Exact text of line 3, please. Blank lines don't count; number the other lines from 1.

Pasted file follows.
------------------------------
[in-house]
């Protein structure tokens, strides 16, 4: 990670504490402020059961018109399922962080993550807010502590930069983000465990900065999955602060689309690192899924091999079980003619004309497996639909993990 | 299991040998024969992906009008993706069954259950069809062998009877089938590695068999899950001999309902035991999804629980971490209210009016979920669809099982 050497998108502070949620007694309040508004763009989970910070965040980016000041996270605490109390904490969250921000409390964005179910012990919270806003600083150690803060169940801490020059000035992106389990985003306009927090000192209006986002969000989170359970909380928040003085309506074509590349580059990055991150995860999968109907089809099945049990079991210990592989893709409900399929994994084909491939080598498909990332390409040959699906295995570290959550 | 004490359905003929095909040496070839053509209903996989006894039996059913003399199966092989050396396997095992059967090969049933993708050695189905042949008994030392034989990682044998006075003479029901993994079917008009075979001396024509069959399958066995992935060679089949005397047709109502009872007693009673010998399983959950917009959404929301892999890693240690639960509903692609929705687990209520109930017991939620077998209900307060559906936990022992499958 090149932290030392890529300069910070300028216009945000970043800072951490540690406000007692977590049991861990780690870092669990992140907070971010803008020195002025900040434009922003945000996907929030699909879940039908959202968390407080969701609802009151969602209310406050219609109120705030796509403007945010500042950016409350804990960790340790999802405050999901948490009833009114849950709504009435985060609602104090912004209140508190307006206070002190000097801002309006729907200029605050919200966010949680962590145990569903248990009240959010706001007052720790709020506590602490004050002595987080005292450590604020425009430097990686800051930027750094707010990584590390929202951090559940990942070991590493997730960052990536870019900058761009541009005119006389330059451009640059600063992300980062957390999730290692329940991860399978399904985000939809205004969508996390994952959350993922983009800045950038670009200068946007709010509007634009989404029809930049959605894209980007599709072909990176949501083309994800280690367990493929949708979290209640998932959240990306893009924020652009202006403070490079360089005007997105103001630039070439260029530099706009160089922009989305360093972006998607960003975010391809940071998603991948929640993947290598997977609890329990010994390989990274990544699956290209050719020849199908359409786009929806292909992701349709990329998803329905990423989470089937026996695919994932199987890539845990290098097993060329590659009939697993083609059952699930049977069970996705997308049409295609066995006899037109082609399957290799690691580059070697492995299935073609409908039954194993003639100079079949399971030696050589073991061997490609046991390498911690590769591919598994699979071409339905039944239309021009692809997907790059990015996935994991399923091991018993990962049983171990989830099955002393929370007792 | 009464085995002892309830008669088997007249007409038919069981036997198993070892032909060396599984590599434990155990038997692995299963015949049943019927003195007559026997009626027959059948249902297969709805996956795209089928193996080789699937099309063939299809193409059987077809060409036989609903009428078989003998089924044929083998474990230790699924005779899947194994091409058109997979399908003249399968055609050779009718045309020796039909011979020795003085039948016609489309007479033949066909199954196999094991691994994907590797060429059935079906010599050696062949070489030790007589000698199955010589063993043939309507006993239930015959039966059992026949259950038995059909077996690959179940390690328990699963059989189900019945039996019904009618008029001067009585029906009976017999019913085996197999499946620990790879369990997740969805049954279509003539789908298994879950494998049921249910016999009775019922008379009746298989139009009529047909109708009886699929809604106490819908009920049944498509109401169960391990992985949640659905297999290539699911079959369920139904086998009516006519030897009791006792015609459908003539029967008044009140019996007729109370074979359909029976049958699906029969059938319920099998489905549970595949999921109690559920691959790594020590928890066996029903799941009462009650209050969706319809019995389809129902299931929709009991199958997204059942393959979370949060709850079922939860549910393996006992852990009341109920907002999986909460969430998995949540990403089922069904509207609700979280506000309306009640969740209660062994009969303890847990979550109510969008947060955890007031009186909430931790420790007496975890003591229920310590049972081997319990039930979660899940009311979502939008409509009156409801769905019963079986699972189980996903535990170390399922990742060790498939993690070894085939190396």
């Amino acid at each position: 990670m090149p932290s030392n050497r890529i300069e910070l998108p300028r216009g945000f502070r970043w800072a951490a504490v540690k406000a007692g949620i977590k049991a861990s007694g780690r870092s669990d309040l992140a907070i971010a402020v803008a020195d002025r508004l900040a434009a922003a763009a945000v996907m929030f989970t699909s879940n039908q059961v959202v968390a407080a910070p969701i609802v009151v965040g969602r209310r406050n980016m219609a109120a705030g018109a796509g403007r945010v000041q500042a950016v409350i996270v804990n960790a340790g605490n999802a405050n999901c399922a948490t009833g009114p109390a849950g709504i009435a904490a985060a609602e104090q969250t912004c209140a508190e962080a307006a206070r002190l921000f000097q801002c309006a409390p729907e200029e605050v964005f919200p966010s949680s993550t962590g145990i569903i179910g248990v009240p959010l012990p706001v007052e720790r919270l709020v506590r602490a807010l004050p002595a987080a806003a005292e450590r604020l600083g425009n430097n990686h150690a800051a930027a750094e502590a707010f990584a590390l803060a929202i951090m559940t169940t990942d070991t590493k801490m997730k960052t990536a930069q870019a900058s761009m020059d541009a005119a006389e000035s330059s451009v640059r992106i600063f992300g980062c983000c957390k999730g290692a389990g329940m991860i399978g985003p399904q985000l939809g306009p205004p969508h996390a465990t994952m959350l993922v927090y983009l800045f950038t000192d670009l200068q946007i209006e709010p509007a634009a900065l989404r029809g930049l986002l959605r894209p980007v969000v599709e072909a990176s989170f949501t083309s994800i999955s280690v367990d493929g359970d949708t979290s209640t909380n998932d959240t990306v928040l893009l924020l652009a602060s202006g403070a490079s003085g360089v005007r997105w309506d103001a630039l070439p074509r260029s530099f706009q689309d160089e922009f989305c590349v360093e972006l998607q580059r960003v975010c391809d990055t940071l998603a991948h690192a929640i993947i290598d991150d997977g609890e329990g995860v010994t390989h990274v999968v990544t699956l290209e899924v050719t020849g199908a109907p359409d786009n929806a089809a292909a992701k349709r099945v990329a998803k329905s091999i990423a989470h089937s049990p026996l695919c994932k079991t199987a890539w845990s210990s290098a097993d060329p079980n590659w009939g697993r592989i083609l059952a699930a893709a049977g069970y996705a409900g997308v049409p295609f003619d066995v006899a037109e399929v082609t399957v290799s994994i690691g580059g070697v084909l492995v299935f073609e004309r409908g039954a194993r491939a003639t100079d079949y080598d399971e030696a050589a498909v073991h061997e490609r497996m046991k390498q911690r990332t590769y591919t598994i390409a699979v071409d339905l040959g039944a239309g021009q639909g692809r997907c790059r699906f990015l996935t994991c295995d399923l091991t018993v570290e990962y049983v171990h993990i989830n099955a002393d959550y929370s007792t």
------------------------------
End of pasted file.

């Amino acid at each position: 990670m090149p932290s030392n050497r890529i300069e910070l998108p300028r216009g945000f502070r970043w800072a951490a504490v540690k406000a007692g949620i977590k049991a861990s007694g780690r870092s669990d309040l992140a907070i971010a402020v803008a020195d002025r508004l900040a434009a922003a763009a945000v996907m929030f989970t699909s879940n039908q059961v959202v968390a407080a910070p969701i609802v009151v965040g969602r209310r406050n980016m219609a109120a705030g018109a796509g403007r945010v000041q500042a950016v409350i996270v804990n960790a340790g605490n999802a405050n999901c399922a948490t009833g009114p109390a849950g709504i009435a904490a985060a609602e104090q969250t912004c209140a508190e962080a307006a206070r002190l921000f000097q801002c309006a409390p729907e200029e605050v964005f919200p966010s949680s993550t962590g145990i569903i179910g248990v009240p959010l012990p706001v007052e720790r919270l709020v506590r602490a807010l004050p002595a987080a806003a005292e450590r604020l600083g425009n430097n990686h150690a800051a930027a750094e502590a707010f990584a590390l803060a929202i951090m559940t169940t990942d070991t590493k801490m997730k960052t990536a930069q870019a900058s761009m020059d541009a005119a006389e000035s330059s451009v640059r992106i600063f992300g980062c983000c957390k999730g290692a389990g329940m991860i399978g985003p399904q985000l939809g306009p205004p969508h996390a465990t994952m959350l993922v927090y983009l800045f950038t000192d670009l200068q946007i209006e709010p509007a634009a900065l989404r029809g930049l986002l959605r894209p980007v969000v599709e072909a990176s989170f949501t083309s994800i999955s280690v367990d493929g359970d949708t979290s209640t909380n998932d959240t990306v928040l893009l924020l652009a602060s202006g403070a490079s003085g360089v005007r997105w309506d103001a630039l070439p074509r260029s530099f706009q689309d160089e922009f989305c590349v360093e972006l998607q580059r960003v975010c391809d990055t940071l998603a991948h690192a929640i993947i290598d991150d997977g609890e329990g995860v010994t390989h990274v999968v990544t699956l290209e899924v050719t020849g199908a109907p359409d786009n929806a089809a292909a992701k349709r099945v990329a998803k329905s091999i990423a989470h089937s049990p026996l695919c994932k079991t199987a890539w845990s210990s290098a097993d060329p079980n590659w009939g697993r592989i083609l059952a699930a893709a049977g069970y996705a409900g997308v049409p295609f003619d066995v006899a037109e399929v082609t399957v290799s994994i690691g580059g070697v084909l492995v299935f073609e004309r409908g039954a194993r491939a003639t100079d079949y080598d399971e030696a050589a498909v073991h061997e490609r497996m046991k390498q911690r990332t590769y591919t598994i390409a699979v071409d339905l040959g039944a239309g021009q639909g692809r997907c790059r699906f990015l996935t994991c295995d399923l091991t018993v570290e990962y049983v171990h993990i989830n099955a002393d959550y929370s007792t």